from Wiktionary, Creative Commons Attribution/Share-Alike License
- n. The quality of state of being rash; inconsiderate or presumptuous haste; headstrong precipitation in decision or action; temerity; unwarranted boldness.
from the GNU version of the Collaborative International Dictionary of English
- n. The quality or state of being rash.
from The Century Dictionary and Cyclopedia
- n. The character of being rash; inconsiderate or presumptuous haste; headstrong precipitation in decision or action; temerity; unwarranted boldness.
- n. A rash act; a reckless or foolhardy deed.
- n. Synonyms Rashness, Temerity. Rashness has the vigor of the Anglo-Saxon, temerity the selectness and dignity of the Latin. Temerity implies personal danger, physical or other: as, the temerity of undertaking to contradict Samuel Johnson; temerity in going upon thin ice. Rashness is broader in this respect. Roshness goes by the feelings without the judgment; temerity rather disregards the judgment. Temerity refers rather to the disposition, rashness to the conduct. See adventurous.
from WordNet 3.0 Copyright 2006 by Princeton University. All rights reserved.
- n. the trait of giving little thought to danger
- n. the trait of acting rashly and without prudence
Sorry, no etymologies found.
Afforded no opportunity on that journey to kill Claudius, he discovers the unexpected, an occasion to make use of what he calls rashness:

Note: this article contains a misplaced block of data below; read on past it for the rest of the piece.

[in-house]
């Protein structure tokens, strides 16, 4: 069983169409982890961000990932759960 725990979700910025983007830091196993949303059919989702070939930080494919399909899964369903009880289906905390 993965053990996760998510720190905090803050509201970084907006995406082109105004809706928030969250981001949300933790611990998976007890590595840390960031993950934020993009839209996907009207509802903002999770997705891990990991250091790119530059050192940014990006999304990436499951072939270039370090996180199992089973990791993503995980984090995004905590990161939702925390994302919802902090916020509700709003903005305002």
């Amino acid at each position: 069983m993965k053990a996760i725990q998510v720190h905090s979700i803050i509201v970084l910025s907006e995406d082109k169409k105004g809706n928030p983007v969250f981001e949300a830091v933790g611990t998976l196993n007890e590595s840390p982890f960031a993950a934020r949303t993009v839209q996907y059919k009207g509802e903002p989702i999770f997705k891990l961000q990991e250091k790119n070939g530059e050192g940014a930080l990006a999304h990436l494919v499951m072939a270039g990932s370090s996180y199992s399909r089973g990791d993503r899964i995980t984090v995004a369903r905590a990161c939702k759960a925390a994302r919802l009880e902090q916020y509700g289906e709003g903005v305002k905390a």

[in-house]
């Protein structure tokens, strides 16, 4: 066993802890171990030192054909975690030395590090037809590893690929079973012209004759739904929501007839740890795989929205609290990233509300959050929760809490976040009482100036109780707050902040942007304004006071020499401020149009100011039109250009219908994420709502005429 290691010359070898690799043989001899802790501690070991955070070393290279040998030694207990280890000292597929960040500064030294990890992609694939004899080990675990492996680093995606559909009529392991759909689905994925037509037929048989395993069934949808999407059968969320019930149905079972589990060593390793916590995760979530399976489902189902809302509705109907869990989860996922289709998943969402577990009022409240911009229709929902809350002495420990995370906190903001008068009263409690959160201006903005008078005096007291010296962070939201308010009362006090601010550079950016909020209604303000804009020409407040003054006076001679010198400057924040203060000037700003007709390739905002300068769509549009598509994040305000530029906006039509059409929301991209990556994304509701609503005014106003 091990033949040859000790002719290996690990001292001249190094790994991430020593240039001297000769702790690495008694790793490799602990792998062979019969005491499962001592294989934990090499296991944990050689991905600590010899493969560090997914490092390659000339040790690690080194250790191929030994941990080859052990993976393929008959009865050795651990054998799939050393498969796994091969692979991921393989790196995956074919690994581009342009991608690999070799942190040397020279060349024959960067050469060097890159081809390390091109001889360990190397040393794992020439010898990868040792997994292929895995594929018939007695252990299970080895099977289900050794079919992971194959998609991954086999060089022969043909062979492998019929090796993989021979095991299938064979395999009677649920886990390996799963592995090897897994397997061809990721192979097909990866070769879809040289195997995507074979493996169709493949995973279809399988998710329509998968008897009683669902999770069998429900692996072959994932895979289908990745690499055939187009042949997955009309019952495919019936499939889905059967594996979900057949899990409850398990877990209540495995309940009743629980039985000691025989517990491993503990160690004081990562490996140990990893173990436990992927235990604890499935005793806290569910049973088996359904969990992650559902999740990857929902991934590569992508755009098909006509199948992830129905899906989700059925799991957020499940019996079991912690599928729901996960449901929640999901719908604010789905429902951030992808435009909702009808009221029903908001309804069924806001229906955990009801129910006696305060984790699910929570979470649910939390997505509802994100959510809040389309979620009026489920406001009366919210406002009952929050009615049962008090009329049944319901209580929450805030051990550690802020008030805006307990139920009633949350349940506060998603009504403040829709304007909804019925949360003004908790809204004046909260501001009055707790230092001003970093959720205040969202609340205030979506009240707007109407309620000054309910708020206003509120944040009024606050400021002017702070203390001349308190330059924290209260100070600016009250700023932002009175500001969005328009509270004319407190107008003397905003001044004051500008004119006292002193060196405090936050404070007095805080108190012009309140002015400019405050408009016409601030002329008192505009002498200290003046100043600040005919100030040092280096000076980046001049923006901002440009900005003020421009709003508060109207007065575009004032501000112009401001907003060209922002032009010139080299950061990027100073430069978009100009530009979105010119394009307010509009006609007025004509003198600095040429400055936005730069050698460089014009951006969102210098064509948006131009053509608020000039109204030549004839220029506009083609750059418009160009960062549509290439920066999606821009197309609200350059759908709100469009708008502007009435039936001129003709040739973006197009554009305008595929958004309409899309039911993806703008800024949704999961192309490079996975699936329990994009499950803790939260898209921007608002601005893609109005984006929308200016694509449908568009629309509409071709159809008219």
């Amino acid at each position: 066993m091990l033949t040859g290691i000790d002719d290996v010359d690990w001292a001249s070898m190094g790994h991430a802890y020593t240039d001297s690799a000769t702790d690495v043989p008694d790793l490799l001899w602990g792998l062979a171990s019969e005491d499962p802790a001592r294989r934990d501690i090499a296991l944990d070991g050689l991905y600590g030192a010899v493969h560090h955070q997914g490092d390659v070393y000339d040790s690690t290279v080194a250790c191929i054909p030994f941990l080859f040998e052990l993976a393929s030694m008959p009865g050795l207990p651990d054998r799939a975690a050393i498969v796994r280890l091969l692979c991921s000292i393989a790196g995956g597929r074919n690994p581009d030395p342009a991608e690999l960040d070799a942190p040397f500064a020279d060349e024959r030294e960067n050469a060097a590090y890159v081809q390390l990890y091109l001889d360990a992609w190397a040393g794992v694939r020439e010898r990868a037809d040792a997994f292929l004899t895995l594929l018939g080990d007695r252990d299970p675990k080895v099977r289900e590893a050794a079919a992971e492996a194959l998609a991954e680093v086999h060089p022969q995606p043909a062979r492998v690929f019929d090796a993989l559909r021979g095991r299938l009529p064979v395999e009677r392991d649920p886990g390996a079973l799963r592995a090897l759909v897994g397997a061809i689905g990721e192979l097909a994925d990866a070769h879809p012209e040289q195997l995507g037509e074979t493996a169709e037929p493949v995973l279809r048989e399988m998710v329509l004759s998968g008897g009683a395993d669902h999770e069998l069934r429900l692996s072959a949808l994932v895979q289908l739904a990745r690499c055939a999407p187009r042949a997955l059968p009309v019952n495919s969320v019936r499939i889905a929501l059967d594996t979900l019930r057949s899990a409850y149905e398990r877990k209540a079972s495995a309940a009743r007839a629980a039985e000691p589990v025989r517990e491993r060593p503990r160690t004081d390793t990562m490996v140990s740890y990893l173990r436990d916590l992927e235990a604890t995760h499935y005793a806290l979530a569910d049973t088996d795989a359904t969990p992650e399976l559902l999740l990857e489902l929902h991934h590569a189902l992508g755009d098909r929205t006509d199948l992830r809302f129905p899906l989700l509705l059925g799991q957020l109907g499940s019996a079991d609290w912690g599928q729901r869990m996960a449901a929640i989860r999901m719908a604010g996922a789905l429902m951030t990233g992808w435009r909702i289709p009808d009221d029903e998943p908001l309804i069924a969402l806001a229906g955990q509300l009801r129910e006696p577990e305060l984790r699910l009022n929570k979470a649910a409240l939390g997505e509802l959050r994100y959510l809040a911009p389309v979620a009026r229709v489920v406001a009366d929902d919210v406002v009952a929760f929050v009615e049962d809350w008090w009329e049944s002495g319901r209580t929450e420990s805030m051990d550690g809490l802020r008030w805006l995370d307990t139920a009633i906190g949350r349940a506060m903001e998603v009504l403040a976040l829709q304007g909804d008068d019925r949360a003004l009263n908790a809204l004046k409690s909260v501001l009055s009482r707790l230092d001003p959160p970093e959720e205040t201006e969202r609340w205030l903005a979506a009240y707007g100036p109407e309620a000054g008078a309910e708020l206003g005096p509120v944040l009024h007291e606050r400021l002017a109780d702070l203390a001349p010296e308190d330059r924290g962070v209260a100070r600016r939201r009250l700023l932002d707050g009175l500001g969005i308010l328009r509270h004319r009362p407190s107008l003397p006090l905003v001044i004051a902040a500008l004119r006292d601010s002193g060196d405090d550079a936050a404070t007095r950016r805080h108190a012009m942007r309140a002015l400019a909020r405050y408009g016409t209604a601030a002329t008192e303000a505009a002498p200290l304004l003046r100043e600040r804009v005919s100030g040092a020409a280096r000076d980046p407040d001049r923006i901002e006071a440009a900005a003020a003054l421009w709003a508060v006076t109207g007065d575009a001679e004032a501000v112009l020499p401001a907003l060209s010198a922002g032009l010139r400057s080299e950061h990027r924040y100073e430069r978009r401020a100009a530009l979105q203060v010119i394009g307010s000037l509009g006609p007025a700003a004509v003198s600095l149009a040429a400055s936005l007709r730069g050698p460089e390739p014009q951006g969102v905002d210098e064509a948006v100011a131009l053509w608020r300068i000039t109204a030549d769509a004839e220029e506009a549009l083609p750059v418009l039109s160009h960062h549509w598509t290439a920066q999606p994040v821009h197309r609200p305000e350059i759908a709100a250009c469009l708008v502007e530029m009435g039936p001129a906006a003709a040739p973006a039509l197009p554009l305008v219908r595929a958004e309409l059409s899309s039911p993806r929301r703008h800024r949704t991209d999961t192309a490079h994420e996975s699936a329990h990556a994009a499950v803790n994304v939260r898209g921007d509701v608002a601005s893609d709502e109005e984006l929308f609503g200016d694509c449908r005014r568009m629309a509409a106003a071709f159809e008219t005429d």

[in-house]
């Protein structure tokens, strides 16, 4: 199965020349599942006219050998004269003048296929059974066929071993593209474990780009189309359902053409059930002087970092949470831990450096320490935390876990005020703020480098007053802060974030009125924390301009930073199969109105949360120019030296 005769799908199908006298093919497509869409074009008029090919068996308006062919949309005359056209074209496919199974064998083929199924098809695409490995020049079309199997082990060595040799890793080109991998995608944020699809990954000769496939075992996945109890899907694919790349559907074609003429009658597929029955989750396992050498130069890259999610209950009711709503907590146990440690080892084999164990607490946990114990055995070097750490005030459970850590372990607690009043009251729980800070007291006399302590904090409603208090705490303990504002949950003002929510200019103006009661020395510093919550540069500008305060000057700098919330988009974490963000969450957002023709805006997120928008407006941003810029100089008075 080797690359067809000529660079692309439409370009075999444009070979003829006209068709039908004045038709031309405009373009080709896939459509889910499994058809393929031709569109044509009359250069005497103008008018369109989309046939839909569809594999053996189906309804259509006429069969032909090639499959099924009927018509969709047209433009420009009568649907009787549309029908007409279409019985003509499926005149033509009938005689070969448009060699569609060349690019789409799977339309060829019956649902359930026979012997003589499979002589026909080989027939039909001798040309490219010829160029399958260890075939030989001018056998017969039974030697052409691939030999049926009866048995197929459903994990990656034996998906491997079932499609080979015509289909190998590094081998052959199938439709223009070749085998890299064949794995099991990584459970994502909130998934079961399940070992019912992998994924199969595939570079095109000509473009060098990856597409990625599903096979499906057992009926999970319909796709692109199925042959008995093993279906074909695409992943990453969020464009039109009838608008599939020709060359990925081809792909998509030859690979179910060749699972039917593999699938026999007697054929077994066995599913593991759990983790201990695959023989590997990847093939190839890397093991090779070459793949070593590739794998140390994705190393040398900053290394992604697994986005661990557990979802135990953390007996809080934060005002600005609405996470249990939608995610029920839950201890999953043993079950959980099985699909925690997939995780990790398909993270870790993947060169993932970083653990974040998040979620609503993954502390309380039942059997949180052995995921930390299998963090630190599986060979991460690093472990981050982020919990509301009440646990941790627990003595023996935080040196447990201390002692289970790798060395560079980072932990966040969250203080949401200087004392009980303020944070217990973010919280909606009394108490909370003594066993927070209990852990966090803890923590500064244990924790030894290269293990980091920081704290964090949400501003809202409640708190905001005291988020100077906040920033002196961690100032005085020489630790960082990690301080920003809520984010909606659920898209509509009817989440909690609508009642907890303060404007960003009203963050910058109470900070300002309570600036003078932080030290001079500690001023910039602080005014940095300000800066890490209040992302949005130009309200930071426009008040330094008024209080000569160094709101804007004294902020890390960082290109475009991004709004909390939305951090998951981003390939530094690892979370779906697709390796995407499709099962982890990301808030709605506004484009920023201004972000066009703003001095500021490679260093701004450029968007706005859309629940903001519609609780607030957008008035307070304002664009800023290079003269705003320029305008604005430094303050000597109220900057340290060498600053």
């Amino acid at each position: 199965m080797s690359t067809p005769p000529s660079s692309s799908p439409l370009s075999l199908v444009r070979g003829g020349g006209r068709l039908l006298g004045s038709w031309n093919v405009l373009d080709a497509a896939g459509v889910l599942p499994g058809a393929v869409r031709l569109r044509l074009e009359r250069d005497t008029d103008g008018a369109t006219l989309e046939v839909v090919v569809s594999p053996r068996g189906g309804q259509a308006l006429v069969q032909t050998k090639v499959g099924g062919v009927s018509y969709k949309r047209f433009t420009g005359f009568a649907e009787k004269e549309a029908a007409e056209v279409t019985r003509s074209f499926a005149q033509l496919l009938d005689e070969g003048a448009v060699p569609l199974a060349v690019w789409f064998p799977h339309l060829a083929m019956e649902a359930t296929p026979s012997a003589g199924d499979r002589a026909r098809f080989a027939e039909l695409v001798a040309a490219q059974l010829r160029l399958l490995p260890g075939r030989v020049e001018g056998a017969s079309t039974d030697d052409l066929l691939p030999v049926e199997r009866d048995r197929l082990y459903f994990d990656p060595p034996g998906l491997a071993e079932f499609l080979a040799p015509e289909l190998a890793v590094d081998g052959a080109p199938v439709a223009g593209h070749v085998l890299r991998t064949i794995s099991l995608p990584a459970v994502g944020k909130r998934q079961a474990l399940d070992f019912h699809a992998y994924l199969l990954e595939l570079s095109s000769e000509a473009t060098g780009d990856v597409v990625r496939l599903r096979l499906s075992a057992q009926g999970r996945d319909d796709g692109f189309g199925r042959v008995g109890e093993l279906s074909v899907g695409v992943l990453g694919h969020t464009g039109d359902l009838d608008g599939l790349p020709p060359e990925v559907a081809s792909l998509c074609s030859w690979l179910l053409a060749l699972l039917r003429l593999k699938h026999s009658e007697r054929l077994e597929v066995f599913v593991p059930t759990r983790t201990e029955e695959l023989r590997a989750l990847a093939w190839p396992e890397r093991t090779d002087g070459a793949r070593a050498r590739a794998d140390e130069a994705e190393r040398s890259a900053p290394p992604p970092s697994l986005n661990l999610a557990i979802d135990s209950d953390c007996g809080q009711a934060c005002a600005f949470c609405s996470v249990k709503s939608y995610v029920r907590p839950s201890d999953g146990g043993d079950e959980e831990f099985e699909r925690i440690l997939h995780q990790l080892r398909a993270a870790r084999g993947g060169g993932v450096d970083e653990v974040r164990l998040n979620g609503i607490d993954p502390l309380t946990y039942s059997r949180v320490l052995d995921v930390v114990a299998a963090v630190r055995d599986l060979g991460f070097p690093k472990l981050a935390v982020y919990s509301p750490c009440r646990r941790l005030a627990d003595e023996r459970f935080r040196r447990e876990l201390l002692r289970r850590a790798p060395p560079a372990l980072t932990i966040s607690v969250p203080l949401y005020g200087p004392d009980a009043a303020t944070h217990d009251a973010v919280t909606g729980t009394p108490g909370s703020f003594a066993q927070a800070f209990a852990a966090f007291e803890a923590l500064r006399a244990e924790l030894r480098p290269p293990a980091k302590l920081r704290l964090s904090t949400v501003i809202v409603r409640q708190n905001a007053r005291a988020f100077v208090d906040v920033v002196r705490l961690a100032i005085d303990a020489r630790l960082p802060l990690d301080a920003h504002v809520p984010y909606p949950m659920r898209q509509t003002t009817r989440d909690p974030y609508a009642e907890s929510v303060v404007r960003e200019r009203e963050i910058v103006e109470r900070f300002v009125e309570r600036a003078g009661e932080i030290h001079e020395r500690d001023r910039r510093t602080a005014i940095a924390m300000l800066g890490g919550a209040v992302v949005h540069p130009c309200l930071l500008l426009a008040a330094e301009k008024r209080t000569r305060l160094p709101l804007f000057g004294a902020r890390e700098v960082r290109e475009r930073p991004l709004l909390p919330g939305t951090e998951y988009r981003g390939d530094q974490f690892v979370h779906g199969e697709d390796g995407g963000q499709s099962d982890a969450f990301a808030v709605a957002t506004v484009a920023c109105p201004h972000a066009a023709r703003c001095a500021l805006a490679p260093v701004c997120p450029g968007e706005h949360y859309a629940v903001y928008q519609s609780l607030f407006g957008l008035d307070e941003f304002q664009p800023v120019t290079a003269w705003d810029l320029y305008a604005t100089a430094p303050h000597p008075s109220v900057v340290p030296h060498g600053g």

My impatience was so great that, in spite of Gabriel's displeasure at what he called my rashness, I would not stay in London on the way, but we travelled straight down, reaching Fletcher's Hall at midnight.
Your father was friendly to me and tried to persuade me against what he called rashness; but I always fancied he might have helped my mother, backed her up more, and I did not heed him.
I believe, if examined into, it would be found too generally to owe its original to ungoverned fancy; and were we to judge of it by the consequences that usually attend it, it ought rather to be called rashness, inconsideration, weakness, and thing but love; for very seldom, I doubt, is the solid judgment so much concerned in it, as the airy fancy.
Their lives have lost, your rashness is the cause.
Your rashness has been the cause of our destruction.
In Pym's pages the ladies were the most virtuous and proper of their sex (though dreadfully persecuted), but he merely told you so at the beginning, and now and again afterwards to fill up, and then allowed them to act with what may be called rashness, so that the story did not really suffer.
My spirit apprehends instinctively the right and the true; and through life I have relied on intuitions; which some have called a rashness, recommending colder cautions; but these latter have seldom paid their way.
I am sorry that you should think me rash, if the idea of rashness is unpleasant to you -- I will make any other concession in reason rather than quarrel with you.
I had committed one error in acting upon impulse - my rashness is my besetting sin -- and I wished to add a species of deceit to that.